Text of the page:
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Health dept advisory for more normal deliveries

On 12 May directing principals and directors of all state-run medical colleges and CMOHs across the city and districts to promote normal births.

SUBHENDU MAITI | Kolkata |

Rattled by the rise in the number of maternal mortality rate (MMR) in Bengal, the state health department advises government hospitals to promote normal delivery and rationalise caesarean cases.

NS Nigam, principal secretary in-charge of health department, issued an advisory on 12 May directing principals and directors of all state-run medical colleges and chief medical officers of health (CMOHs) across the city and districts to promote normal births.

“Improving maternal health and preventing maternal mortality is an important aspect for the Government of West Bengal. Though considerable and considered investments have been made for improvement of maternal health the recent rise in maternal mortality ratio (SRS 2017-2019) is of great concern. In view of this the following advisory is issued for the facilities providing maternal healthcare services based on experts’ opinion, in depth data analysis, exhaustive field visits and several meetings at state and district level with various stakeholders,” Mr Nigam directed in the advisory.

MMR worsened in states like West Bengal, Haryana, Uttarakhand and Chhattishgarh at a time when Uttar Pradesh, Rajasthan, Bihar and Madhya Pradesh showed major improvement with a decline in their ratio by 30, 23, 19 and 10 points.

Bengal registered an alarming 10-point jump in MMR reaching 109 from 98 while Kerala with lowest ration in the country made a phenomenal improvement from 43 to 30. MMR is a key health indicator that shows the number of maternal deaths per 100,000 live births for a given period.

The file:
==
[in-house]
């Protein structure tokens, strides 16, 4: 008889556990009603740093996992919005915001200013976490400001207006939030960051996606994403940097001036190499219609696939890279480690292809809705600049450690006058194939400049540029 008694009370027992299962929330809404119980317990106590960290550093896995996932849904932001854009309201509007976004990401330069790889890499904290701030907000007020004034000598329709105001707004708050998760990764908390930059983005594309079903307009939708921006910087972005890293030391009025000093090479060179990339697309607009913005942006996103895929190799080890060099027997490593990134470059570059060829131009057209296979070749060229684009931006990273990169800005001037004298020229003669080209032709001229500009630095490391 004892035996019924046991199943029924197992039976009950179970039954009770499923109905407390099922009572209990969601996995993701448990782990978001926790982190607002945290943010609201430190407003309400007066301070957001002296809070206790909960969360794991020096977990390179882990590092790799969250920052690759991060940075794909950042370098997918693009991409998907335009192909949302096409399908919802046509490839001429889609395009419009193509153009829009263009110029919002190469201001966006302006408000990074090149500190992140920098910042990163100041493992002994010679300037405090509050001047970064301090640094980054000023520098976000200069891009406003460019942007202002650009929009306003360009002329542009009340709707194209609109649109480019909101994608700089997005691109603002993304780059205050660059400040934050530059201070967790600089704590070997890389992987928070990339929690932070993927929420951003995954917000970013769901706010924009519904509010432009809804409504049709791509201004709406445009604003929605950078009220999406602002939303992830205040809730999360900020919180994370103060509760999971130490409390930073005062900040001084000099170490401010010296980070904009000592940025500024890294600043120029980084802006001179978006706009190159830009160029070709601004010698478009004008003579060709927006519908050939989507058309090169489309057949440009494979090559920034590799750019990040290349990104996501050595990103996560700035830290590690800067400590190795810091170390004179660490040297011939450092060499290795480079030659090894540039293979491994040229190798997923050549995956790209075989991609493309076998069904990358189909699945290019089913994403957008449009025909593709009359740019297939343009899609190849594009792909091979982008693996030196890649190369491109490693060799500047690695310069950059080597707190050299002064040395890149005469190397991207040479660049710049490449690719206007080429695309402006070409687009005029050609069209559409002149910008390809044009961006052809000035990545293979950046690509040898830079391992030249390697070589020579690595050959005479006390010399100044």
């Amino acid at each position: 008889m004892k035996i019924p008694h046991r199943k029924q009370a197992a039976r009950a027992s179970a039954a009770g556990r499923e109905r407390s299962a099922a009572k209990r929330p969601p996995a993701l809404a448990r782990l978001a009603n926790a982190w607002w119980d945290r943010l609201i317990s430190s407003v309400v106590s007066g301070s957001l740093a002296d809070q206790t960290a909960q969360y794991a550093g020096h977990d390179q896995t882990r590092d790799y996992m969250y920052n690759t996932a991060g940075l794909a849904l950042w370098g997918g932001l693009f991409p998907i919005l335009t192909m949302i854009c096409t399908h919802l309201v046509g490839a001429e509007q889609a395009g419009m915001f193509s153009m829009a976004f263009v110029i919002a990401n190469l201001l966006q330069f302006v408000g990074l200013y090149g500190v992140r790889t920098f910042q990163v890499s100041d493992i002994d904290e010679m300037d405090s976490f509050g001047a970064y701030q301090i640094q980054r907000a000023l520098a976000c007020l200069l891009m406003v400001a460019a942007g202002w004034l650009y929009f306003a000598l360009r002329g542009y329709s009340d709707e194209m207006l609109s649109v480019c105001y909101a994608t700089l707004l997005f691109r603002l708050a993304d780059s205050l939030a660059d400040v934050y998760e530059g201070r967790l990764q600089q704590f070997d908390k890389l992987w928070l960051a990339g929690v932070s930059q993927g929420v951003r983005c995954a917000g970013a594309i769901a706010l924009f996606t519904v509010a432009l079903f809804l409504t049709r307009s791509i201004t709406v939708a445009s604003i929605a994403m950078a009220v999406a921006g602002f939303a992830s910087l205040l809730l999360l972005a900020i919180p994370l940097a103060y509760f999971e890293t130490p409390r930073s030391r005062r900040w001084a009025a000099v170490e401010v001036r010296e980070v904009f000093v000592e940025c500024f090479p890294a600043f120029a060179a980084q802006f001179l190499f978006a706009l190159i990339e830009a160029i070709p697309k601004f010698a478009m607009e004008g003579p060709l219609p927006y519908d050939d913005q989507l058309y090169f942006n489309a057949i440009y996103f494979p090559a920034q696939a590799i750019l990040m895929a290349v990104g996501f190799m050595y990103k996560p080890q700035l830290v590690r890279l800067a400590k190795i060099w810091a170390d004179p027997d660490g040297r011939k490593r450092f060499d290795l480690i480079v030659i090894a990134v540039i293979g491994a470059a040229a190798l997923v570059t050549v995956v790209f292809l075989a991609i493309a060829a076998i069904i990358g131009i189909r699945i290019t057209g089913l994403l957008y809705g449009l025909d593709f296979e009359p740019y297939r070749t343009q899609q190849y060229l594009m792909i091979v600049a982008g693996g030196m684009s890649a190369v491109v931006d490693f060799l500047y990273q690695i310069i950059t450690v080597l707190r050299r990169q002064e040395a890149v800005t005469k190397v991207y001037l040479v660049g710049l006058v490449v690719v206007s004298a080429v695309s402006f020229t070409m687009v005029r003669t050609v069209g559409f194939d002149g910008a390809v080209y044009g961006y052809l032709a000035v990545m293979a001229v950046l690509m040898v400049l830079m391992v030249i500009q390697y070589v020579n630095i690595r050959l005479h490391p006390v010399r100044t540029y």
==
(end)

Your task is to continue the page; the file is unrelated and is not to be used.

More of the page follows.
According to the advisory, the referral facilities will review their caesarean section rates and analyse the trends and causes of C-section versus normal delivery. This should be done as a team involving obstetricians, paediatricians, anaesthetists, nursing superintendents and other concerned staff along with facility-in-charge. Necessary action should be planned if caesarean delivery rates appear to be abnormally high.

Concerned doctors and other medical staff should counsel pregnant women at the obstetrics outdoor departments in respective referral hospital normal delivery, the advisory stated.

It has also advised the hospitals to improve quality of healthcare and strengthen monitoring of obstetric cases. All hospitals overburdened with patients should mandatorily have functional obstetric triage with necessary logistic supports like infrastructure facilities and adequate human resource strength to avoid any delay in management of critical delivery cases soon after the expecting mother is brought to the concerned hospital.

For all delivery cases, partograph must be maintained and violation of this procedure must be taken into account seriously. Labour and postpartum monitoring of mother and newborn should be strictly supervised by skilled and experienced nurses.